Read on to see what members of FSD's Culinary Council are doing to keep waste in check.
1. Implementing share tables
Food waste has always been a top concern for us and is a challenge when working with younger children. We have utilized share tables in our cafes for some time, and it has made a positive impact in not only minimizing waste, but also feeding children that are hungry. We have also recently used the services of a food waste consultant. Our next steps will be to review findings and see where we can make improvements.
Minneapolis Public Schools
2. Distributing elsewhere
Reduction of waste is a constant concern. What happens to that waste is the new focus. We are composting preconsumer waste and recycling, and we have a program that takes leftover food that we will not reuse and offers it in other venues in the community that can benefit from it.
University of Northern Colorado
3. Staying trayless
We have always been trayless and preplate as much as possible to avoid food waste. We also do food-waste audits early in the fall semester to heighten awareness for the freshman class. This is an area that always has to be monitored, and we work with the sustainability team on campus to assist us with this.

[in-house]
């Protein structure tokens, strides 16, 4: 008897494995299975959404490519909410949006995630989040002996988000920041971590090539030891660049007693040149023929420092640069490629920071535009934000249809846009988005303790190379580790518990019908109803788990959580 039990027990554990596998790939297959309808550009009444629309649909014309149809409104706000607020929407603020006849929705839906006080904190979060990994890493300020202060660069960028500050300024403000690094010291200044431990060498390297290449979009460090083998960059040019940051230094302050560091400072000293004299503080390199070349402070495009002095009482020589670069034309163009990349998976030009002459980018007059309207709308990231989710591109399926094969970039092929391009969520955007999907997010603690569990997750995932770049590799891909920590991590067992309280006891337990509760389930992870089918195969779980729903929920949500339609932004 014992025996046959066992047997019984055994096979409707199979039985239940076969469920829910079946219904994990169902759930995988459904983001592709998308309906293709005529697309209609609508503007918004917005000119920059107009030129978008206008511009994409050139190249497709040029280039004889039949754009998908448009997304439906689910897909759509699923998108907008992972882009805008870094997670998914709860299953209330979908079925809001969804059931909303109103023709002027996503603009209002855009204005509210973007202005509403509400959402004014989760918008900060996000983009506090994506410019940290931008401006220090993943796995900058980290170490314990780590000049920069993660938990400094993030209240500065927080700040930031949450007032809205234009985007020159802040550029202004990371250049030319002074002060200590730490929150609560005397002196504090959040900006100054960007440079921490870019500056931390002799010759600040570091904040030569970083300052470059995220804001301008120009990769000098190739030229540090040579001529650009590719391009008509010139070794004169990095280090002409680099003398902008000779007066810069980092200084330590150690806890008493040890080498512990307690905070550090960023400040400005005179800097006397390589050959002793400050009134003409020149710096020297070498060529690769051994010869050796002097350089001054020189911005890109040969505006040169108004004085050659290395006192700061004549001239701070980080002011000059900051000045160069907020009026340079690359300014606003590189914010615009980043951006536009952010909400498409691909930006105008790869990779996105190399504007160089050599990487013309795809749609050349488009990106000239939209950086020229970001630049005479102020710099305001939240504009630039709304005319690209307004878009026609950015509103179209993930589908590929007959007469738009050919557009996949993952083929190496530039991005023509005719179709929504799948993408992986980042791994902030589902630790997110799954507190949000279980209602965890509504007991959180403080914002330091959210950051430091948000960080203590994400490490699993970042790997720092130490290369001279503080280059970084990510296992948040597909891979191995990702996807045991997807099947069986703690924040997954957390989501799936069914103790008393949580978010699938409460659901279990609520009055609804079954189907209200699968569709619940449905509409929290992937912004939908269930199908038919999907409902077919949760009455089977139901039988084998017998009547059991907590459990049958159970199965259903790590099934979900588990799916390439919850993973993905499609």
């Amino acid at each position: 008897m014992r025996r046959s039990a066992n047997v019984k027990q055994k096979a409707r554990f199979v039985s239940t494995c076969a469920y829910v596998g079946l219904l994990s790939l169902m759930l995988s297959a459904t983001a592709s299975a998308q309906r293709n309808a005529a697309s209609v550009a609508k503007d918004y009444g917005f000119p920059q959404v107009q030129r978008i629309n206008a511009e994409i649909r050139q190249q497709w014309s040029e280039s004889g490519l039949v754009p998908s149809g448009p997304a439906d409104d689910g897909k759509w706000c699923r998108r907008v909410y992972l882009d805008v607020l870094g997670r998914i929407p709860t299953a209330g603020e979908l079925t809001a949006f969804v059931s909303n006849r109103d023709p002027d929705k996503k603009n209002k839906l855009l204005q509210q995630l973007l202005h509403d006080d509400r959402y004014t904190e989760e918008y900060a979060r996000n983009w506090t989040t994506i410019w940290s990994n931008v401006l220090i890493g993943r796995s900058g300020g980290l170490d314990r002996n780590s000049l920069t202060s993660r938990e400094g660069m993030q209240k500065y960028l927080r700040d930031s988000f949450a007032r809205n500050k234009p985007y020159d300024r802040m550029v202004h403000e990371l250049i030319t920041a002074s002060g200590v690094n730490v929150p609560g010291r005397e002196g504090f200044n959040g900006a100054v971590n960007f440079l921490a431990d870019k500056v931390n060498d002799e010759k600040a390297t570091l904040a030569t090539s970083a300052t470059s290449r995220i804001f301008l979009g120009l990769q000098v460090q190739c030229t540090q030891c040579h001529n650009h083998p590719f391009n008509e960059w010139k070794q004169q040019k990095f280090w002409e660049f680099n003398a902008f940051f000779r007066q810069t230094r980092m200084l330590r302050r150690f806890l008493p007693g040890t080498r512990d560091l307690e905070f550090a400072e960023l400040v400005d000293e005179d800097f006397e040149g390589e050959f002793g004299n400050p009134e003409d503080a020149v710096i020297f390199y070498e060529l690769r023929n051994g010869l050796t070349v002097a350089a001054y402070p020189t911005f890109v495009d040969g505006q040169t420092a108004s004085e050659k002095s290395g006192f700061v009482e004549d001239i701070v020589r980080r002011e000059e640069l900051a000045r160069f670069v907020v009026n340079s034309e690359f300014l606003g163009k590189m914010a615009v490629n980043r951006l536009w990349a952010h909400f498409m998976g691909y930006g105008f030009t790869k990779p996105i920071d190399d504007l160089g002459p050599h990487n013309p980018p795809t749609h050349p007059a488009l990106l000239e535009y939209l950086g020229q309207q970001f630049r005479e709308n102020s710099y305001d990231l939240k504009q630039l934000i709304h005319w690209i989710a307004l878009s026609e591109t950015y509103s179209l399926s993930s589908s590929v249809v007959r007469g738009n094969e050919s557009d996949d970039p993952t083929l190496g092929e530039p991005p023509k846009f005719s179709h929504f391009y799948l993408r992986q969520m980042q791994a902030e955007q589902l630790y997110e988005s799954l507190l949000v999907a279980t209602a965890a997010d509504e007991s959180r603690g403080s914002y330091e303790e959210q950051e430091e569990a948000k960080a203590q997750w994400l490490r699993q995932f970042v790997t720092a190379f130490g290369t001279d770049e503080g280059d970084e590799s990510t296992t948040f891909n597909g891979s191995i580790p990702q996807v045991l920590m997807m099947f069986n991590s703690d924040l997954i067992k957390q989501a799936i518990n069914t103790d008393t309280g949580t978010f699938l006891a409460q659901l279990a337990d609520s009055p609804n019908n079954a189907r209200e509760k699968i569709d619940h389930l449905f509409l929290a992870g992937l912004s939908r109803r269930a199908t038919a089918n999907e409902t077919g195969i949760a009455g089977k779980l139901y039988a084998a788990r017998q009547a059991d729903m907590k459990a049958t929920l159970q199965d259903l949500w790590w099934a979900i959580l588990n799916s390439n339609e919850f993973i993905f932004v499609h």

Director, Dining Services
Saratoga Springs, N.Y.
4. Using clear containers
We are instituting a storage system at all schools where we remove all produce from boxes and place them into clear containers so our managers can see at a glance what they have and are able to use it in a timely fashion.
Assistant Supervisor of Culinary Development
Cincinnati Public Schools
5. Making ingredients do double-duty
We reduce waste by batch cooking, recipe compliance and reutilizing items that can be properly cooked down and made into another dish the following day. For example: Korean BBQ pork loin on Monday can be a stir-fry or fried rice the next day at a discounted price.